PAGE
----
Meet our Docs: Eric Cubin, M.D., blasts cancer tumors with hot and cold smart ‘bombs’
By Kristy Bleizeffer Mar 2, 2015
If he needed to, from a 3-mm nick in your skin, Dr. Eric Cubin could access most any system in your body. He could open a clotted artery in your brain, administer extremely high dose chemotherapy directly to a tumor in your liver, or freeze to negative 200 degrees Celsius a tumor in your kidney. He could follow your vast highway of blood vessels to get to an organ other specialists couldn’t reach. In some cases, you could walk into the hospital with cancer but leave without it.
As a general and interventional radiologist with Casper Medical Imaging and Outpatient Radiology, Dr. Cubin specializes in minimally invasive, image-guided procedures. He performs these procedures primarily at Wyoming Medical Center. “The technology is constantly evolving. These procedures are truly at the cutting edge,” he says.
In this interview, Dr. Cubin talks about practicing the “most exciting field in medicine” and why he thinks the face of cancer care will change dramatically in his lifetime.
Tell us a little about yourself. Where did you grow up?
I was born and raised in Casper. I was actually born in Wyoming Medical Center.
I tell people that I was born in the building where I work. I went to Southridge Elementary, then to CY Junior High, and graduated from NCHS in 1995. I went to the University of Wyoming where I got a Bachelor’s degree and then a Master’s degree.
I went to medical school on the WWAMI program (Washington, Wyoming, Alaska, Montana and Idaho). I then went to the University of Wisconsin for my post-graduate training. I came back, and now I work at Casper Medical Imaging and with Outpatient Radiology. Really, because I do interventional radiology, I spend the majority of my time at Wyoming Medical Center.
What got you interested in medicine?
The truth is, my dad, Dr. Fritz Cubin, was an internist here in Casper for 30 years or so. He was a very prominent internist. He was the Jim Anderson of internal medicine. I just grew up around it. I saw what my father was doing. I loved the sciences, and I loved taking care of people, so it was just a good fit.
What’s it like working in the community where you grew up?
When I first got back here it was a little unnerving. You train in a place where you are essentially anonymous, and it does not have the same emotional and social implications that it has when you work on people you’ve known your whole life. Immediately after I started working in Casper, three of my very best friends’ parents were my patients. Having to operate on the people who you grew up with really raises the stress level.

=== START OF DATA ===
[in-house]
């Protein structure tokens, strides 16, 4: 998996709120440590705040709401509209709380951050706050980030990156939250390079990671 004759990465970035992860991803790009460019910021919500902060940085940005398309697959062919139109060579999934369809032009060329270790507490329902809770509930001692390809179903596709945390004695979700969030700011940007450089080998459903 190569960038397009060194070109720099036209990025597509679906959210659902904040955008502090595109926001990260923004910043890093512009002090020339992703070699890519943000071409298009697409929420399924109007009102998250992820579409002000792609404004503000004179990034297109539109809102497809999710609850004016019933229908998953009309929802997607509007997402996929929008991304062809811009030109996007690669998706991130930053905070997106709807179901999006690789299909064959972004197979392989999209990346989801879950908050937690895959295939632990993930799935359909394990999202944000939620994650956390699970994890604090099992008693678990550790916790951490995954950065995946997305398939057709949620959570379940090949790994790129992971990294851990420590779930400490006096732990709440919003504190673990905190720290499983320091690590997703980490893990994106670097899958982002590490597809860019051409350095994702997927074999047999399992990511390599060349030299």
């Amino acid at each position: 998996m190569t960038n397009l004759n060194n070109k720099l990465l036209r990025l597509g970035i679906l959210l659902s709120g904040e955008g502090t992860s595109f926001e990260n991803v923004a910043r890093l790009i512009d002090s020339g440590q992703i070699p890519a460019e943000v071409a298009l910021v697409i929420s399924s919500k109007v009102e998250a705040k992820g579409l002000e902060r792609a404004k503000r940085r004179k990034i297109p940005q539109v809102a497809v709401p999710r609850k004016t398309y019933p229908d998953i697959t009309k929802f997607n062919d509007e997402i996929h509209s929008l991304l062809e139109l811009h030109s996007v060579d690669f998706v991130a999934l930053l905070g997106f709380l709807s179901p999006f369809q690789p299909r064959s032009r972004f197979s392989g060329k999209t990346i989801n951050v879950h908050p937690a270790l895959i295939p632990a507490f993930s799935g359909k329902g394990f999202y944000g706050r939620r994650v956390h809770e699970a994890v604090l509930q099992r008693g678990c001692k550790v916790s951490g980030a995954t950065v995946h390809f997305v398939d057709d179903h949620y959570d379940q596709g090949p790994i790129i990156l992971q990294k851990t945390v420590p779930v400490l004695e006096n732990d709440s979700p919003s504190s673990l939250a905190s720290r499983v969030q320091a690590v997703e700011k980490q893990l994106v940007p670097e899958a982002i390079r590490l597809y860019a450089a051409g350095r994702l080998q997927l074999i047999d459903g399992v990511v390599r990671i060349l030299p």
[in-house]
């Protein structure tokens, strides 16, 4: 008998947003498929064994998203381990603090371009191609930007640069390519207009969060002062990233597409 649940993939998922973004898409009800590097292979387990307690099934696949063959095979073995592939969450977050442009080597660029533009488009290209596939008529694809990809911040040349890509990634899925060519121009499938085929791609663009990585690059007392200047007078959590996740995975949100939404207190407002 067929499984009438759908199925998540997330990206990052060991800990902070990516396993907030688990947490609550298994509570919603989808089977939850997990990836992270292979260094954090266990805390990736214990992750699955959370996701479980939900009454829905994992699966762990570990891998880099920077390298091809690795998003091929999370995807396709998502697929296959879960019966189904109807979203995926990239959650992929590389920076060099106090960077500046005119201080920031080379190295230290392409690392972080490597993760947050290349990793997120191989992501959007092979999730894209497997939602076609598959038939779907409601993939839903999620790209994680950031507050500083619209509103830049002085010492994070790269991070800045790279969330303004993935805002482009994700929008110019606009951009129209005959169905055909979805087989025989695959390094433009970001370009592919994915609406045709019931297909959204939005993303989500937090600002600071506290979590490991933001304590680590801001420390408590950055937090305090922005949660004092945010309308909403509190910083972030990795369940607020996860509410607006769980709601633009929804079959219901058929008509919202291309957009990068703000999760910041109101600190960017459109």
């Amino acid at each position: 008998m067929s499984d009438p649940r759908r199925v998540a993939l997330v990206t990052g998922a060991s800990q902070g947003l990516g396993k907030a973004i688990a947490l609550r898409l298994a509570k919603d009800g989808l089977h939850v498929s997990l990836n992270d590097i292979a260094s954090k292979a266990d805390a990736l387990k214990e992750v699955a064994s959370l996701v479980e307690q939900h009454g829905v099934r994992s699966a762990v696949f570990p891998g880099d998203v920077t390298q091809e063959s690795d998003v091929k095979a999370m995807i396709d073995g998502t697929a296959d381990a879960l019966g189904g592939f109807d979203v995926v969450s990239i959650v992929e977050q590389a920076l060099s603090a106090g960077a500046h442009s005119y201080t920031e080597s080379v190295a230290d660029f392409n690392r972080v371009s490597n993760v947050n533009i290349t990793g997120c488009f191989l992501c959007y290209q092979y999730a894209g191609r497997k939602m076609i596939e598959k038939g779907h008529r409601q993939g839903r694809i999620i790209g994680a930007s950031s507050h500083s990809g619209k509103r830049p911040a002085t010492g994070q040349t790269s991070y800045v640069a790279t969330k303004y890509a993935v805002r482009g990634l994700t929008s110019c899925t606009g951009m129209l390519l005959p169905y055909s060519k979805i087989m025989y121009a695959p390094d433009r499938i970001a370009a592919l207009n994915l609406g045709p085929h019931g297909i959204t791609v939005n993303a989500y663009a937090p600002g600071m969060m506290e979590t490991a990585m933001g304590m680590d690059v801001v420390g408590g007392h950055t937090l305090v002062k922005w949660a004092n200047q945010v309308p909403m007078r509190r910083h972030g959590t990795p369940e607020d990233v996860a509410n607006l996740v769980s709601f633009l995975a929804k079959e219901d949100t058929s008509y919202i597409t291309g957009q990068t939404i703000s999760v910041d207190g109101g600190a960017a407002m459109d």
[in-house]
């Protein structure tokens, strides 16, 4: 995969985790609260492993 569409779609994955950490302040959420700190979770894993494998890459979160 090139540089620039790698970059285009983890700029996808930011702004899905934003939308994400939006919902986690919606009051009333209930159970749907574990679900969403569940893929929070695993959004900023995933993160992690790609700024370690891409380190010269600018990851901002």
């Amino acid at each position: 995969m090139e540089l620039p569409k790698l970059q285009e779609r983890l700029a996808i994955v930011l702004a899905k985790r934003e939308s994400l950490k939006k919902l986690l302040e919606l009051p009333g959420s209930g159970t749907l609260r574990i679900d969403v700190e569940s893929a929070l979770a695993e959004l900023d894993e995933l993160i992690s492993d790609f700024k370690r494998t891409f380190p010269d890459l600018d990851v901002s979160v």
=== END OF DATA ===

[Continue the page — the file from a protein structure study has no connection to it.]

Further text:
How did you choose interventional radiology?
First of all, I think that radiology is an incredibly exciting and promising field. For better or worse, modern-day doctors have become much more reliant on imaging to make diagnoses. Historically, doctors only had history and physical exams with maybe some labs. Now, because of imaging, we can see so much more. With interventional radiology, we can now diagnose the patient’s problem with imaging and use that same imaging to fix the problem in a minimally invasive fashion. How cool is that? It has opened up a world of possibilities.
As far as interventional radiology goes, I really think it is the most exciting field in medicine. Interventional radiology specializes in minimally-invasive surgery. There are very, very few places that we do not go. We don’t really go in the heart because the cardiologists take that. We do not go into the eyes because they aren’t really accessible. Beyond that, there is really nowhere else we cannot and do not go.
For example, if a patient has a stroke and they come within 6 to 8 hours of symptom onset – and if they meet the criteria for intra-arterial intervention – we can put a catheter in the femoral artery, run the catheter up the aorta, around the heart, up the carotid artery, and out into the middle cerebral artery. We then fish the clot out and restore blood flow to the brain.